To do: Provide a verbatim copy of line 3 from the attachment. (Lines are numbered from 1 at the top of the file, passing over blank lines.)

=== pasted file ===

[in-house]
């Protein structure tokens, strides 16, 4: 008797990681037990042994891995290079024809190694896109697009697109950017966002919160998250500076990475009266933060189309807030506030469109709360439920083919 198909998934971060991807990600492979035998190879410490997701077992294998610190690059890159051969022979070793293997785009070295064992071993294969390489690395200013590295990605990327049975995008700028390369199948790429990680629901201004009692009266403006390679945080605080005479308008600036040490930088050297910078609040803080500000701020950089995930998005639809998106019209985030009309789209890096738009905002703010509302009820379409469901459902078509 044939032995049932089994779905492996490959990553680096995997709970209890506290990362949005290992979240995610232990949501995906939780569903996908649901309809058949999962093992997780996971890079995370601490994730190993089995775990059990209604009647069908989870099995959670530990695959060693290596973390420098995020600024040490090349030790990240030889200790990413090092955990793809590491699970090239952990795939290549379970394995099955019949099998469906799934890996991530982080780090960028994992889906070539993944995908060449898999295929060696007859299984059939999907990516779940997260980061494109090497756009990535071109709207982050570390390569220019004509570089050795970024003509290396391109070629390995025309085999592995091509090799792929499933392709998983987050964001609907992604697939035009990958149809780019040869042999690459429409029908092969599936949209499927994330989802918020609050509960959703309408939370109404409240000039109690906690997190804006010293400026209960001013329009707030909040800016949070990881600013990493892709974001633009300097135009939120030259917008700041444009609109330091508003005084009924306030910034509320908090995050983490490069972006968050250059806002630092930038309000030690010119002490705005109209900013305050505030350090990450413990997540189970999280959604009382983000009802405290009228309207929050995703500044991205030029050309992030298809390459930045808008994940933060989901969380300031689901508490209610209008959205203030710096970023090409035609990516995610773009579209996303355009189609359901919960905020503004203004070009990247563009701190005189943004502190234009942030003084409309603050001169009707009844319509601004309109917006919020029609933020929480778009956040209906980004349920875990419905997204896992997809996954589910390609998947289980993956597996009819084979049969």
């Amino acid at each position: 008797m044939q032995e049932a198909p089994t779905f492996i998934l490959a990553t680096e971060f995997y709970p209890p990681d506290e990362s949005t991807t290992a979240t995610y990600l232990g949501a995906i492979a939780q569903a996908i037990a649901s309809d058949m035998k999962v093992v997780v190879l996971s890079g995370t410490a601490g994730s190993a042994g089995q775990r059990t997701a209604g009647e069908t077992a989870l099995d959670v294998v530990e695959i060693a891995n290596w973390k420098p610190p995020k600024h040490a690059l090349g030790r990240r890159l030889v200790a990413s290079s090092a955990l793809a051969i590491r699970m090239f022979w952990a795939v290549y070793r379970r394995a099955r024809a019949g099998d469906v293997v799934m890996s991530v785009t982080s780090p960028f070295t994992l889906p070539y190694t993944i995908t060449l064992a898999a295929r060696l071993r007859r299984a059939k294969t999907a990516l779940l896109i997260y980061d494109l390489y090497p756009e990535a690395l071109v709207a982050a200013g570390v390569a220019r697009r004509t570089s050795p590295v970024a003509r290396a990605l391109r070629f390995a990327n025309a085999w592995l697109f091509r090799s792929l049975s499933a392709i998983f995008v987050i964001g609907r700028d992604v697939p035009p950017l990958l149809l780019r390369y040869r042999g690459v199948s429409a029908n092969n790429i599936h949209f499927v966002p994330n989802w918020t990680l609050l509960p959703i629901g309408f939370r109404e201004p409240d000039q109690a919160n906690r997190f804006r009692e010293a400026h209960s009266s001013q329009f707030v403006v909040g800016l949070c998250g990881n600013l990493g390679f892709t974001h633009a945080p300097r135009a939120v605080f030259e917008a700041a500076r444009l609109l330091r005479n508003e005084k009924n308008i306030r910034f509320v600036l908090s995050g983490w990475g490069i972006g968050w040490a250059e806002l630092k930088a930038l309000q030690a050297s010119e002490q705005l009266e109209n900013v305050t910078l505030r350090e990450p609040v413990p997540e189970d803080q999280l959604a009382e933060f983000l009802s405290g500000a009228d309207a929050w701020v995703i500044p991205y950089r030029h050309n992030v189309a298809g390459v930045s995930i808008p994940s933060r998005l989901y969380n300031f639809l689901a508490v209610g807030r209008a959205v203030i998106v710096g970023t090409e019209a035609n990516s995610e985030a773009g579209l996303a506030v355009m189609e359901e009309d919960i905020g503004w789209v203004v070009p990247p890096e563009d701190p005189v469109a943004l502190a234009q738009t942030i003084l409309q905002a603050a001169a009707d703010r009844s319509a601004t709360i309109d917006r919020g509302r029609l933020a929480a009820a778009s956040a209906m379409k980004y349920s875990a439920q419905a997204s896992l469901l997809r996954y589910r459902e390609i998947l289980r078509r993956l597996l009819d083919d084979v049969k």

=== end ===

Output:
């Amino acid at each position: 008797m044939q032995e049932a198909p089994t779905f492996i998934l490959a990553t680096e971060f995997y709970p209890p990681d506290e990362s949005t991807t290992a979240t995610y990600l232990g949501a995906i492979a939780q569903a996908i037990a649901s309809d058949m035998k999962v093992v997780v190879l996971s890079g995370t410490a601490g994730s190993a042994g089995q775990r059990t997701a209604g009647e069908t077992a989870l099995d959670v294998v530990e695959i060693a891995n290596w973390k420098p610190p995020k600024h040490a690059l090349g030790r990240r890159l030889v200790a990413s290079s090092a955990l793809a051969i590491r699970m090239f022979w952990a795939v290549y070793r379970r394995a099955r024809a019949g099998d469906v293997v799934m890996s991530v785009t982080s780090p960028f070295t994992l889906p070539y190694t993944i995908t060449l064992a898999a295929r060696l071993r007859r299984a059939k294969t999907a990516l779940l896109i997260y980061d494109l390489y090497p756009e990535a690395l071109v709207a982050a200013g570390v390569a220019r697009r004509t570089s050795p590295v970024a003509r290396a990605l391109r070629f390995a990327n025309a085999w592995l697109f091509r090799s792929l049975s499933a392709i998983f995008v987050i964001g609907r700028d992604v697939p035009p950017l990958l149809l780019r390369y040869r042999g690459v199948s429409a029908n092969n790429i599936h949209f499927v966002p994330n989802w918020t990680l609050l509960p959703i629901g309408f939370r109404e201004p409240d000039q109690a919160n906690r997190f804006r009692e010293a400026h209960s009266s001013q329009f707030v403006v909040g800016l949070c998250g990881n600013l990493g390679f892709t974001h633009a945080p300097r135009a939120v605080f030259e917008a700041a500076r444009l609109l330091r005479n508003e005084k009924n308008i306030r910034f509320v600036l908090s995050g983490w990475g490069i972006g968050w040490a250059e806002l630092k930088a930038l309000q030690a050297s010119e002490q705005l009266e109209n900013v305050t910078l505030r350090e990450p609040v413990p997540e189970d803080q999280l959604a009382e933060f983000l009802s405290g500000a009228d309207a929050w701020v995703i500044p991205y950089r030029h050309n992030v189309a298809g390459v930045s995930i808008p994940s933060r998005l989901y969380n300031f639809l689901a508490v209610g807030r209008a959205v203030i998106v710096g970023t090409e019209a035609n990516s995610e985030a773009g579209l996303a506030v355009m189609e359901e009309d919960i905020g503004w789209v203004v070009p990247p890096e563009d701190p005189v469109a943004l502190a234009q738009t942030i003084l409309q905002a603050a001169a009707d703010r009844s319509a601004t709360i309109d917006r919020g509302r029609l933020a929480a009820a778009s956040a209906m379409k980004y349920s875990a439920q419905a997204s896992l469901l997809r996954y589910r459902e390609i998947l289980r078509r993956l597996l009819d083919d084979v049969k």